The Courier News from Blytheville, Arkansas on June 3, 1949 · Page 1
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The Courier News from Blytheville, Arkansas · Page 1

Blytheville, Arkansas
Issue Date:
Friday, June 3, 1949
Page 1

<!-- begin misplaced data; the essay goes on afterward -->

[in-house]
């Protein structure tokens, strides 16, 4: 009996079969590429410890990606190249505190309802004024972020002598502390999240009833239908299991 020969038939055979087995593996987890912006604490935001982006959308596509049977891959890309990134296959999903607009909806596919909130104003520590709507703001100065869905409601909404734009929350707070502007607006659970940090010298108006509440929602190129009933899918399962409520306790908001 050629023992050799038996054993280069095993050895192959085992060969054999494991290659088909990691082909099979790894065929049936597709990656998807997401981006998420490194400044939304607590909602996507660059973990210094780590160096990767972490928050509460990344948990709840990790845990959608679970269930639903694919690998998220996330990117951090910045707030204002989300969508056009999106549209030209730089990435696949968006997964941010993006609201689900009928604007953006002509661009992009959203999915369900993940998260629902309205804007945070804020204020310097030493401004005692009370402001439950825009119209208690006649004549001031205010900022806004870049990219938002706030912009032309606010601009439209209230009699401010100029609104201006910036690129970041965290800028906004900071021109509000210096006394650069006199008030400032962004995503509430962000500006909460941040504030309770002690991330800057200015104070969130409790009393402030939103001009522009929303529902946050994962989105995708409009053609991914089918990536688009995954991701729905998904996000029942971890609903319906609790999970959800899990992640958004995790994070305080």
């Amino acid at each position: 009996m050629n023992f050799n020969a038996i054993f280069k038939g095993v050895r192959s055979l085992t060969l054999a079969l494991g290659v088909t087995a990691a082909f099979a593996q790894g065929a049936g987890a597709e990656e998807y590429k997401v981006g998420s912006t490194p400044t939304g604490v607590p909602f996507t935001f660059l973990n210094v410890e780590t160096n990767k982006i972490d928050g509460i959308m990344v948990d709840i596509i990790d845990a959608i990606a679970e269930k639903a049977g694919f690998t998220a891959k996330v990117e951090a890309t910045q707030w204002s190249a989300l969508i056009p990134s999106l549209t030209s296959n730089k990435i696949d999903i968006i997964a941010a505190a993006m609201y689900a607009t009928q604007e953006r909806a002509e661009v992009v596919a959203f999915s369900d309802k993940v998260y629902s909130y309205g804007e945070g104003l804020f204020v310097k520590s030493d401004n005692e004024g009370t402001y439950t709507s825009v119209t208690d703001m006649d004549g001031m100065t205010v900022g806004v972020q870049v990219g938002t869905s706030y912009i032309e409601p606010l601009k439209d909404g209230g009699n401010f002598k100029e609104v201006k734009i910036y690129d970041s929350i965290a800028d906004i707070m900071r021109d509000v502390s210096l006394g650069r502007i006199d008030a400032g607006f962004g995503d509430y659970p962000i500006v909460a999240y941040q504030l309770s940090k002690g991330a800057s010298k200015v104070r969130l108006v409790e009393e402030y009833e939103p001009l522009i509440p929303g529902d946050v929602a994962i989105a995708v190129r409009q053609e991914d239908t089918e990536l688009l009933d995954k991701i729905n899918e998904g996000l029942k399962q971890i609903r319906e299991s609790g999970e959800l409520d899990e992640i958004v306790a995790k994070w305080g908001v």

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BLYTHEVILLE COURIER NEWS THE DOMINANT KZWSPAPS Of NORTHEAST ARKANSAS AND SOUTHEAST IO8BOURX VOL. XLV—NO. 63 Bigthevil Courier Mississippi Valley BLYTHEVILLE, ARKANSAS, FRIDAY, JUNE 3, 1949 TWELVE PAGES SINGLE COPIES FIV1 CEWTt Rental Decontrol oves Advance On Two Fronts Area Board Hears Petition Filed by Lee Wilson Company Movements to bring about decontrol of rents In the Blythevllle Rental Area moved forward on two fronts today. A hearing was conducted before the area rental board. In the board office in the Ingram Building seeking decontrol of rents in Wilson, Keiser, Marie, Bassett and Armorel areas. The petitioner was Lee Wilson and Company. The board de- lerred final action on the petition pending a review of the testimony of seven witness, a majority of them Arkansas Congressmen Will Fly to LiM/e Rock With President Truman WASHINGTON, June Up. Norrell has announced that, 'iarrlng complications, all members '( the Arkansas congressional dele- alkm will fly to Little Rock when President Truman visits there next week. tenants. Also scheduled today was a hearing, which is to be held on June 16 at 7:30 p.m. In the City Hall before the Blytheville City Council on petitions seeking decontrol ol rents in Blytheville, The hearing was called by Mayor Doyle Henderson following the filing of petitions signed by members of the Blytheville Real Estate Board and others seeking action within the city through the city council. The witnesses heard in support 0! the petition to the area renta topard, which is headed by Mayor ^TBen F. Butler of Osceola, were presented by Max B. Reid, Blytheville attorney for Lee Wilson and Company. Says Controls No Longer Needed Through testimony of the witnesses it was pointed out to the board that rent controls are m longer needed in the areas sough' to be de-controlled in the petition It was testified that the fluctuation of the populations of the towns in volved has decreased since the ending of World War n and that th< housing situation is such that controls are no longer needed. Mr. Reid pointed out that the Lee Wilson and Company eithe: owns all or a sizeable portion o . all the homes in the five towns in volved and that the majority o these homes are maintained for emi ployees of the company. Testifying at the hearing wen ; F. B. Wilson, auditor for the Le Wilson Company, M. I. Upton, hea bookkeeper for the company, J. / Trammel], 8eci.HsryV-tnti9.vrer, .«.n : office manager' of ..the Delta Pro' ducts Company, a Wilson co-opera- itive; John Jacobs, manager of the Arkansas Power and Light Company's Wilson area office; J. W. Meyer, civil engineer for Lee Wilson ond Company; R. H.' Robinson of AKeiser and E. M. Reg?uold, man- figer of the Lee Wilailj" and Com- pany'i • Armorel plantation. T* Siibmit Beennmendaiioii Mayor Butler presided over the hearing. Other members of the board are: Steve^ Ralph, Osceola, Monroe Crain and J. R. Mustek, Fourteen Felons Make Bold Break Escape-Proof Prison Fails to Hold Men In Solitary Wards MOUNDSVILLE, W. Va., June 3. l —Fourteen prisoners sawed and slugged their way out of the supposedly "escape proof" South Hall of the state penitentiary here today. It was West Virginia's biggest mass prison break in at least 35 years. Six of the escapees were sen-Ing life terms, and six of them were in solitary confinement. The escaping prisoners left behind them a bleeding guard they had slugged and tossed into one of the vacated cells. He was identified Jackie James, prominent as baseball umpire in the Wheeling area. The guard's station telephone was taken off its hook. When he failed to report at, 2 a.m. and the central desk found his line continued busy, an investigation" was started. Warden Orel J. Skeen said the break was discovered within a few minutes and that roadblocks were being set up within 30 minutes after the men crawled through a window onto Jefferson Avenue. A-skiff moored to the West Virginia bank of the Ohio river was stolen, giving rise to the belief the escapees may have crossed into Ohio. State police also received reports of a stolen automobile at suburban Glendale. It was found abandoned in Wheeling, 10 miles away, but near the spot another parked car had been stolen, leading officials to believe the men had scattered. The section from which the men escaped contains the death house Two Groups Plan Rehabilitation of Idle M.& A. Line J. H. Crain of Wilson Interested in East Half of Rail Project By T. E. Applerate NEW YORK, June 3. (ft— Would you start a railroad to these days of truck competition and dwindling volume business? Two groups of men are planning to do just that. They expect to operate a freight service on track- age in Arkansas and Missouri that has been Idle some three years. Their proposed operations would revived about 128 miles of the 335- mile track of the Missouri it Arkansas Railway. Service on the M. & A., which ran from Neosho, Mo., in southeasterly direction to .nd the .solitary, supposedly .escape- SaI)!berB 0 ,, icja i s iroof cells revive operlltion of Blytheville; and the Rev. Hall of Dell. A record of testimony offered at the hearing was made and a copy will be presented to each member of the board for further consideration, C. A. Cunningham, director of the" Blytheville Defense-Rental Area said. After considering the testimony the board will then offer Its recommendations to the Federal Rent Expediter in Washington, Mr. Cunningham said. , A.:lSth cell was Saved, or jimmied ''open; prison officials said, but trie mixn confined there did not join the others. Bare of six of the individual cells were reported cut with a -horne- made drill saw. while other 'cells were jimmied open by those who already had gotten outside. All of those who~ escaped occupied Individual cells. As a double precaution, some of- these were Sft off by a heavy screen mesh. It was necessary for the men to unlock this section, after sawing the bars, before reaching the main prison E. H. section behind the walls. Prison authorities said this marked the third escape for one of the fugitives. Otto Neff, 38, of Ohio County, serving life for the kidnapping of a Wheeling city policeman. Officials said the escape preparations apparently had been going on for some time. Cuts in the bars had been concealed with black soap. Berlin's Four Top Military Chiefs Confer BERLIN. June 3. M>) — Tile four military commanders of Berlin met Helena, Ark., has been abandoned since 1946, when the road was strikebound. The line was bought in that year by H. E. Salzberg Co.. of New York, which owns and operates small railroads and transit systems and has been In the transportation business since the turn of the century. The Arkansas & Ozarks Railway Co., with two Salzberg officials as officers, has been organized to take over and operate about 73 miles of track near the northwestern end of the old M. & A. line. Missco Man Interested Tf this operation is approved by the Interstate Commerce Commission it will give communities along the section from Harrison, Ark. to Seligman, Mo., their first ral connection with the rest of the nation in three years. This Is through an interchange at Seligman with the St. Louis-San Francisco Railway. At the same time, an Arkansas group headed by J. H. Crain o Wilson, Ark., has formed the Hel ena and Northwestern railway to operate a 55-mile segment of the former M. i A. track from Helena to Cotton Plant, Ark. It asked thi ICC this week for authority to is sue $400.000 of securities, of which 5300,000 represents purchase price of the trackage and some salvage< crossties. There also has been some talk r. of a plan U iperation of the,M&A Tin from .Neosho to, Ktgpttt, -Ark.. Unless this is done, they Indicate -he trackage not included in th A&O and the H&N probably wil remain idle. Plans Wen Under Way First disclosures that J. H. Craii general manager for the.Lee Wi] son and Company Interests, wa interested in the rehabilitation o the eastern portion "of the Id! Missouri and Arkansas Railroa: were made early this year when th future of the railroad was bein discussed by members of the Ark ansas General Assembly. UUENTHAL ANSWERS SENATOR—David Ulienthal, chairman of the itomic Energy Commission, answers questions fired at him In Washing- on by Sen. Bourke B. Hickenlooper (R-Ia.) as the three-week Investt- ation of the United States atomic energy operations opened this week lefore a Joint Atomic Energy Committee .(AP WlrephotoK 9 Blytheville Girls Leave Tomorrow For Encampment Nine Blytheville girls will leave at 5:30 a.m. tomorrow for Camp Joe T. Robinson, near Little Rock, to attend the annual Girls' State, sponsored by the Arkansas American Legion Auxiliary. The camp, a sister camp to Boys' State now In progress at Camp Joe y for their first business ses-' T. Robinson, will begin tomorrow $«lon in 50 weeks. The crippling-rail strike brought them together. i The meeting was held at French military government headquarters: and Brig. Gen. Jean Ganeval, French commandant, presided. Soviet MaJ. Gen. Alexander Kotikov, who requested the session, was the last to arrive. The press was barred, but British and American sources promised to inform newspapermen late today what happened. The conference is expected to be a long one. The allied building In the American sector of Berlin pointedly was not ;ised for today's meeting in order to avoid any hint that four- power rule of the city was being revived. That question now is under debate by the Big Four foreign ministers at Paris. The Western power flags still fly over the building where the Kommandatura (Four-Power governing body) formerly met, but the :usslan flag has long since been 'Ved. New York Stocks Closin? quotations: 'A T a nd T Amer Tobacco Anaconda Copper . . fcth SteeV Chrysler . Coca Cola . Gen Electric frt Motors ,. ;....;, Miiit.tomery Ward . N Tr Central ?:'i Harvester . ;...'. fTorth Am Aviatkxi , 140 5-8 66 3-4 23 3-4 25 1-2 « 7-8 128 35 1-4 M 1-4 43 1-2 10 3-8 23 1-4 8u6uiiy Vacuum nf Tc x V* v« J .......... M 1-5 *I I -• and last through the following Saturday. Seventeen boys from Blytheville, now attending Boys' State, will be returned to Blythevllle on the bus which will deliver the girls. The girls to attend Include: Patsy Joan Haynes, Nancy Hamilton, Vivian Taylor. Jannette Nelson, Carolyn Lintzenlch, Patsy Lou Pope. Maxine Hipp and Nancy Shlvely, and Mary Jo Eaton. The sponsors are: the American Legion, the American Legion Auxiliary. Kiwanis Club, Jaycees. Lions Club, Jayceettes, Woman's Club, and the Rolary Club. A total of 300 girls from Arkansas Is expected to take part in the activities. They are selected by various religious, civic and cultural groups on a basis of leadership character, aud scholarship as delegates to the camp. The bus will leave tomorrow Sen. B. B. Rkkenlooptr (The Accuser) David Lilienthal tThe Accused) Home Rule Rent Policy Abused In Some Areas By Sterling F. Green WASHINGTON, June 3. (AP)—In the two month? since it became law, "home rule" rent control has-brought results ranging from minor increases in some places to a r ew rent boosts of up to 100 per cent. Under the bil passed March 29.*. communities could be decontrolled by their local governing bodies— with the state governor's okay— and whole states could be decon- rolled by their legislatures. An Associated Press survey showed today that 1« cities and towns, Including ..Knoxville, Tenn., Ama- rilk), Tex., and McAlester, Okla., have lifted their own rent controls, with the approval of state governors. Only Nebraska has thus far voted statewide decontrol. The bill ate* fare the federal government power U re-Impose control* where It.had lifted them —power which prompted Hou»- tnr ExpMHcr Tight Wood, to decontrol mere than It area*/ Landlord reaction to conMhunity, state and federal decontrol has variedf greatly. Some areas reported practically no boosts. But in Americus, Oa^ decontrolled from Washington, rent* rose so sharply that the town Is being recontrolled today. In Nebraska, with statewide decontrol, the leading real estate figure has announced 10 per cent increases and has asked his fellow landlords to show similar "restraint"—lest they hurt the cause of decontrol. In Anuuilto, control-free. A number of such hearings already have resulted in turndowns by the city councils. Nebraska, the pioneer state In decontrol, will cast off ceilings by Nov. 1, under a law passed over the veto of Governor Val Peterson. One Omaha landlord will boos rents 13 per cent on one oft hL apartments. But he says this is an extreme case in which the presen rent is inequitable. In the Little Rock area federal!: decontrolled recently, real estat men say "spotty" Increases hav occurred but no "wholesale" raisin of rents. Tenant groups called of meetings originally planned'to protest, increase*". which decontrolled Air Secretary Denies Charge By Van Zandt WASHINGTON. June 3—f/P) Air Secretary Symington flatly denied today reports relayed to the House by Rep. Van Zandt (R-Pa) in criticism of the B-M bomber buying program. Ht said one phase of the congressman's speech: "The report Is a lie." Last week Van Zandt told on the House floor of cancellation of contracts for other types of planes to provide money for more of the huge six-engine Consolidated bombera. He laid stress on the former connection of Secretary of Defense Louis Johnson with Consolidated. And he said he had heard "from sources I cannot disregard" that Symington will resign from the cab. inet to head a big aircraft combine to be set up by Floyd Odium, head of the Aths Corporation which controls Consolidated. Today Chairman Vinson (D-Oa) of the House Armed Services Committee released a letter from Symington taking up the Van Zandt speech point by point. The portion to which Symington applied the word "He" was the story about his planning to quit as air secretary and go Into an Odium plane combine. Of the charges In General Symington wrote: "Mr. Van Zandt's bade tnnneniJo Is that the B-38 picture Is riddled with politics, Influence and disregard of the military security of the country. morning from the High School. "I deny this categorically.' itself, the Globe-News says rent boosts generally have been "a conservative 30 to 28 per cent" but adds that some rents were doubled. In McAlester these ; among other early Increases were noted: a house went from $35 to $50 a month; an apartment house went up »5 on each apartment. In most of the areas decontrolled from Washington In early April, rent rises, have been moderate. Generally, decontrol is sticking. Bat the Rent Advisory Board >t Ameriew reported booits ranging up to 1» per cent hi the tw» control-free month*. The local elttxeiu' board waa mantnmu m uklnf the return of rHllnrn. The reai estate man <n the board made the motion. Several state legislatures have taken up decontrol bills. Such a bill passed in Florida, but the governor hasn't signed yet. Texas legislators »re bettling on the issue. Pour states have turned down decontrol bills — Iowa. Tennessee, North Carolina and Oklahoma. Most governors «re taking their time about approving local decontrol requests. Eleven cities and towns have voted for raising controls but are awaiting action by the ipivernor. One town, Ocean View, Va., ran Into a governor's veto. In Washington It waa learned that six brand new, approved decontrol requests are being checked for legality by Expediter Woods. If the cities are the largest '" their rent areas, Woods must Ueoontrol the whole area. These communities are Ascarat and Hectra, Tex.; Camden, Ark., Artesia, N.M.. Chanute, Kan., and Chickasha, Okla. A score or more cities, Including Akron, Salt Lake and others of Hundreds Here For Auction Of Fine Horses C. G. Smith's 10th sale of regls tered Tennessee walking horse, opened this morning at his sale barn on South Highway 61 wit 200 walking and pleasure horses U be offered at auctfon. Several hundred buyers from a sections of the South and Mid West, Including the 10 members o Southern Illinois riding clubs tha made the 212-mile trip to the sa on horseback, were on hand fo the opening of the sale and mor I« expected as the two-day '''-* progresses. Three specials will b; offered during the sale. Expected to draw the high bids arc Pots O' Gold, a 10-year-old palamino stallion owned by Lafayette Oowin of Fort Worth, Tex., Maude Mullcr, a five- year-old mare owned by Ltnwood Hlghtower of Stanton, Miss, and Big Shot, a brown five-year-old gelding owned by olin Dlmon of Mansfield, o. The sale will continue through tomorrow. The Illinois visitors who made the horseback trip to the sale and their wives were guests last night at a reception and cocktail party at Hotel Noble given by the Chamber of Commerce. Approximately 200 Bly- thevllle buslne.ts men and their wives attended the reception. Jeadline Hears o Qualify for Beauty Pageant 1949 Miss Blytheville Contest to Be Held Wednesday, June 8 New entries seeking the "1949 Iss Blytheville" title will be ac- epted until 6 p.m. tomorrow, Mrs. . D. Hammock, Jr., entry clialr- an, announced today. She said that the same deadline otild apply to the boys and girls etween the ages of three and live iterlng the "Junior Miss Blythe- lle" and "Mr. Jaycee President t 1915." Plans me being completed for the unlor Chamber of Commerce's un- ual Beauty Pageant next Wednes- ay at 8 p.m.. with a parade at 10 .m. to start the actual contest ctlvities rolling, and a dance at ic Ply Inn following the contest losing the Blytheville events. The winner in the "Miss Blytheville ompetltion will compete in the state ontest at Little Rock, June 22-23 Rehearsals for the big event will tnrt at 8 p.m. Tuesday, when nil ontestnnts for the "Junior Miss Blytheville" and the "Mr. Jaycee "'resident of 1975" re|x>rl to the laley' Field Stadium. In case o atn rehearsals will be conduclec n the Legion Hut. as will the Beauy Pageant the following night, oth rwise both events will be at the >tadlum. Three New Entries The "1949 Miss Blytlieville" can dldates will begin rehearsals at 6:3 p.m. Tuesday. Type of dress Is op ional, but they have been asked t wear high heels for the rehearsals During the actual pageant they wli appear first in evening dresses, anc he second appearance will be li one-piece bathing suits. Three new entries have been add ed to the beauties vielng for th 'Miss Blytheville" title. They are Miss Betty Presnell, sponsored b Still. and Young Motor Company Betty Joyce Reid, sponsored by th New York Store, and Leta Ros 'astlio, sponsored by Berry's Ladle Toggery. A total of 21 girls hav entered the competition. In the children's contests, 18 tin lots have been entered In the "Jun ior Miss Blytheville" event and 1 boys are scheduled to battle It ,ou with baby handsomeness lor tl "Mr. Jaycee President of 191S title. New entries for the "Junior Mis. Blytheville" title are: Michael Ka Yates, daughter of Mr. and Mr Mike Yates, sponsored by Pepsi Cola Battling Company; and Dian_ Still, daughter of Mr. and Mrs. Eu gene Still, sponsored by Qoodyeiir Service Company. Six additional entries can be accepted, Mrs. Hammock said. Boys' Contest Holds Interest Eight contestants have been added to the field of boys In competition. Von Jerome, son of Dr. and Mrs. Newel] Jerome. Is being sponsored by Miner's Slipper Shop- Phil Smith, son of Mr. and Mrs. Bob Lee Smith, sponsored by Coca- Cola Bottling Company; John Michael Thompson, son of Mr. and Mrs. Harold Thompson, sponsored 'wo Ammunition-Laden 'uses Seized in fans;. Several Men Arrested PARIS, June 3. (fl>(—Paris police .st night EclMid two buses loaded Ilh arms and ammunition. A Minify of Interior communique today ltd the police had arrested "sev- •nl men" at the same time. Strict ecrccy was maintained on the Iden- J ty of Ihose arrested. ruman Forces Discuss T-H Bill Doubt Expressed That Repealer Can Win Sufficient Vote* WASHINGTON, June 3. «'y--The 'rumuii administration, which has een Insisting on full repeal of the 'aft-Hartley labor act, was rcportec oday to have decided to take what t can get In the way of a revlsec aw. Vice President Barkley talked irlcfly to a closed caucus of Senate Democrats today and a senator who was present reported that was the effect of his remarks. The senator, who would not per init use of his name, quoted Barkley as saying he and the Preslden' want Congress to pass the best bil 'hey can get. It \vas learned that at the sani >arty meeting the senators discussed n proposal to back five amendments to the administrators T-H repeal- er, including a provision for presidential seizure of struck plants In national emergencies. Although Barkley did not comment on the specific proposals, a Democratic senator said he made it plain that he and Mr. Truman are determined to take what they can get from Congress on the party platform pledge for Taft-Hartley repeal. Earlier Senator Lucas of Illinois, Democratic leader In the Senate, came out for unspecified amendments to the administration plan to cancel the present labor law and replace it with a modified version of the old Wagner Act. Mr. Truman up to now has held out tor full repeal In public statements. The vice president was said to have reminded his colleagues that changing the labor law Is a party matter. But he was auoted an .recalling that during the campaign he hat promised only that the new' C<Jh- gress would enact * labor"bill passed on the original Wagner act with such amendments as experience ha< dictated. .eon Ogles Case To Go to Jury This Afternoon Verdict for First Degree Murder Asked By Counsel for State Presentation of testimony was completed yesterday in lie Leon Ogles murder trial before Circuit Judge Za] B. Harrison, who is hearing th« case here on change of venrie from Clay County, and thi case will reach the jury/this afternoon following completion of arguments. The defendant Is charged with first degree murder in connection with the death last June of Tom Oreen. night marshal In Rector, and the principal defense witness was Darrell Ogles, brother of the defendant, who was convicted In Clay County and'glven a life term as the actual slayer of the Rector officer. Leon Oftles did not take the wit- stand In his own defense. Trial of the case was started Wednesday morning/ The opening arguments hi th« case were presented this mornlnf y James C. Hale of Marlon, former irosecuting attorney, who directed he prosecution in the Clay County rial and assisted his successor, H. G. Partlow of Blytherille, In the rial of the case here. Mr. Hale urged a conrtetton which would carry the death penal- some size, have set hearings to find ou t whether their citizens want to by Fitzpatrick Jewelry Company- Jimmy Jaggers, son of Mr. and Mrs- Alton Jaggers, sponsored by the Rllz and Roxy Theaters; Slephan Walls, son of Mr. and Mrs. H. c Walls, sponsored by Hudson Cleaners; Max Beshcars, son of Mr. and Mrs. Howard Bcshears, sponsored by Jimmle Edwards Furniture Co • Joe Vaughn Stewart, son of Mr. and Mrs. M. L. Stewart, sponsored by the Hubbard Furniture Co.; and 5. T. Hardin III, son of Mr. and Mrs. S. T. Hardin Jr., sponsored by the Dr. Pepper Bottling Company. Band lo Lead Parade nh' th" onnt-iKlcrs for the 1948 See PAGKANT on N. O. Cotton NEW ORLEANS. June 3. (/Pj Cotton futures quotations: High Low Close Jiy. Oct. Dec. Mch. May 3223 3212 3220-21 2819 28*7 2877-78 2860 2850 28-9-60 2844 2839 2?47 2831 2«24 2829 Soybeans (Prices F.O.B. High July 217'i 214 Low Close Nov. Dec, 201 197', 2l7'i-'4 200-200'! 199 \ Weather Arkansas forecast: Considerable cloudiness with scattered thundershowers tonight and Saturday. Not mur-h change in temperatures. Missouri forecast: Mostly cloudy. occasional thundcrshowcrs tonight and Saturday except cxtrcm southeast; continued cool. Minimum this morning— 65. Maximum yesterd ay— 90. Sunset today— 7:09. Sunrise tomorrow,-— 4:45. Precipitation 24 hours from 7 am. today — none. Total since Jan. 1—28.61. Mean temperature rmidway between high and low)— 77.5. Normal mean for June — 78. Thi, Date Last Yrar Minimum this morning— 60. Maximum yesterday— 90. Precipitation Jan. 1 to this date —22.12. Music Group Plans Drive For Members A 1.500 membership goal was set last night by the directors and officers of the Blytheville Civic Music Association, at a meeting at the Iiome of Mrs. J. Wilson Henry president. The membership drive will be conducted during the third week o September or the second week o October, but a definite date has not b«n determined. Prior to the membership drive s representative of the Civic Concert Scries of New York will spend a week In Blytheville laying thi groundwork for the campaign, bn It Is hoped that the 200 workers chairmen of divisions and captain. of teams will be selected prior to that time, and a chart of the work as well as a record of potentla members completed in advance. There were 990 anembcrs in thi association this year, the first y ea for the association, and five con certs were held here under It. auspices. To Use L**!on Auditorium Mrs. Henry said Uxlay that It wa. hoped that four or five concert. would be presented again next year but It was Impossible to select art Ists before It. learned what fund, would be available for the series. H was decided last night that the concerts will be conducted at the American Legion Auditorium next year, but that cushioned seats with backs will be available for rental. The music association plans to ob- y. or life Imprisonment. Defense arguments were presented to the Jury before the noon recess by W. Leon Smith of Blyth»- ille, Marcus Felte of Jonesbora also s serving as defense counsel In th* .rial here. The closing arguments by tM state were to be presented this afternoon by Mr. Partlow. Life Termer toWtw Darrell Ogles, M, "brother it the defendant, took the.wrtnes* stand yesterday 'afternoon,M a witness. He was brought la Tucker Prison Farm na Bluff where he is servim term for murder for Rector, killing. Ttvi witness fired two shot* Into insisted he wn only trytbf Vl "scare" the officer. He laM tbat the next he remembered was hia brother, Leon, calling him for help; RIB brother .he told the jury wsa-hotd- ing the wrists of John Joiner, th* other officer, to keep him using a gun when he had In his hand. Dan-ell Ogles told the Jury that he hit Joiner over the head with the gun he had wrested from the night marshal to force him to drop his gun. The defendant's brother was on the witness stand for mot* than one hour. He was convicted of first degre* murder during a trial in Rector, Clay County, last year. Wjlknring his conviction, counsel for Leon Ogles filed a motion for a change of venue In the case contending that he could not obtain a fair trial in that county. The Clay County case was tried before Circuit Jndg* Charles W. Light of Paragould, who granted the change of venue and sent the Leon Ogles case her* for trial In the Chlckasawba Division of the Mississippi Circuit Court. To Try E. R. McGaha Next Next case of the docket for th* adjourned term of criminal court for the Chtckasawba District o* Mississippi County Is that of E. R. McGaha. Blytheville carpenter, who Is charged with first degree murder in connection with the death a year ago of his employer, Harry Giles Blanchard. Blanchard suffered fatal injuries during a fight In front of a lumber yard here. Blanchard was knocked to the eround and nls head struck the pavement curbing. Selection of the jury for the McGaha trial was scheduled to get under way as soon us the arguments arc completed In the Ogles case. tain the tile rental to apply toward their purchase price. Mrs. W. L. Horner Li chairman of the membership committee and Mrs. Jim Crafton, head. 1 ; the auditorium committee. Miss Edllh Lowry. field representative for the Civic Concert Ser- vcie of New York, conducted the "service call" meeting here last night. Young People, Nations Want Security Rather Than Opportunity Old Folk, and NaHonf,,Too, Wanted and Woriwd for Sam* Goal and Really Enjoyed Life'. Challenge »o Build a Better World for Creator. By Hal Boyle NEW YORK.—«>>—Can you find security? How? Security used to be something that only the old folks dreamed of —and the old nations. Today the young people and the young nations want it. They feel tired even before they are tested In the crucible of effort and the changing years. They want a guarantee. And there is no guarantee. There are as many patterns in security as there are In plaid suits. And the styles change In both. Ri«ht now the pattern •< s«- •rttj !• Imrttm at ataagtt*, Or at least the ehaurt hi paxtn more clearly vMMe. For UH ent renrratio* ta markedly ferent hi Hi (rxtte tram mar/ pre- vtem aeneraUe* hi The traditional Ideal of security in this country has been Uw security of equal opportunity. The real frontier In America was alTTiys the small farm man could entanre, the little business he could find and make bigger. Security lay la the possibility of growth and expansion. You started low, aimed hifh. And if you missed your mtm It was your own fault. My father, who ran his own tr»p- UBK ia Missouri <4 tta ae« «C tao. exemplified this tradition. All he asked was: "Give me the same chance Rockefeller had.". He died at 48. He left a »J,000 Insurance policy, five children and a small grocery business. But he was a secure man all his life, economically at least, because he had his chance. And he liked the system that gave him his chance. He didn't simply believe In competition. He krred it. T«4ay yonx «MI Mfew a «M- femrt vattera *f Knrily. They «e«t aak for ippirl»lty s* m* ** ***? *• a career kMnd at This feeling is shown by a survey- In the current issue of Fortune Magazine, it found that only Uo per cent of the 1949 college graduates have any intention of going into business for themselves. Where a choice was possible, a majority also preferred taking Jobs with Urge corporations rather than with small business concerns they felt were more risky. These preferences emphasize the dramatic chunge in thinking that has taken place In America In one generation. Our "hope of tomorrow" Isn't looking for adventurous opportunity 10 much u It U foe placid cwtaiclty. It amounts to exchanging the lonely dare of Individualism for the warmth of the pastured herd. Bat entire herds freeze In a bltz- rard as well as the animal that walks alone. And no man ever found security | by deliberately losing himself In the herd. Is It really better to be a small frog In a big puddle that may never dry up than It is to be a big frog in a little puddle that might evaporate tomorrow? If both puddles disappear, which frog Is more likely to find another puddle? What makes love and life and jjobi and cuildren so wonderful i* the knowledge that they won't be with us forever. Or, if they do stay, the realization we can't remain with them forever. Tnerc is no real safety in the xorld at all, and never will be There Is no security in terms of dollars or health. And there never will be. The only secarily lies In accepl- Inc the Lord's chsllanre—He who pit nun on earth In a celestial (anMe that man coald make hluHf better. Anyone who make« htmself better finds the only tasiint security—peace *f federal Judge Delays : Decision in Racial Discrimination Case LITTLE ROCK. Juni 3—f/T)— Attorneys today began preparing briefs in the *'race discrimination" suit against DeWltt School District. Trial of the suit ended In federal court here yesterday. Judge Harry J. Lemley asked for briefs and Indicated he would rule on the case before July 28. when the district's budget Is to be published. Negro plaintiffs seek to end alleged discrimination against Negro pupils and to have their educational facilities raised to the level of those of white pupils. Two other similar suits are pending in Arkansas, but have not beta tried. Second Bomb Explodes During Franco's Visit To Catalonion Capital BARCELONA. Spain, June 3—(/P) —The second b"mb in 48 hours ext ploded here today during Generalissimo Franclvxi Praco's visit to this Cataloniaa capital. No one wa: Injured ta the St. Pancras Chapel of Barcelona's Cathederml. A larger bomb exploded W«lnest- day morning In the cellar of police headquarters, also without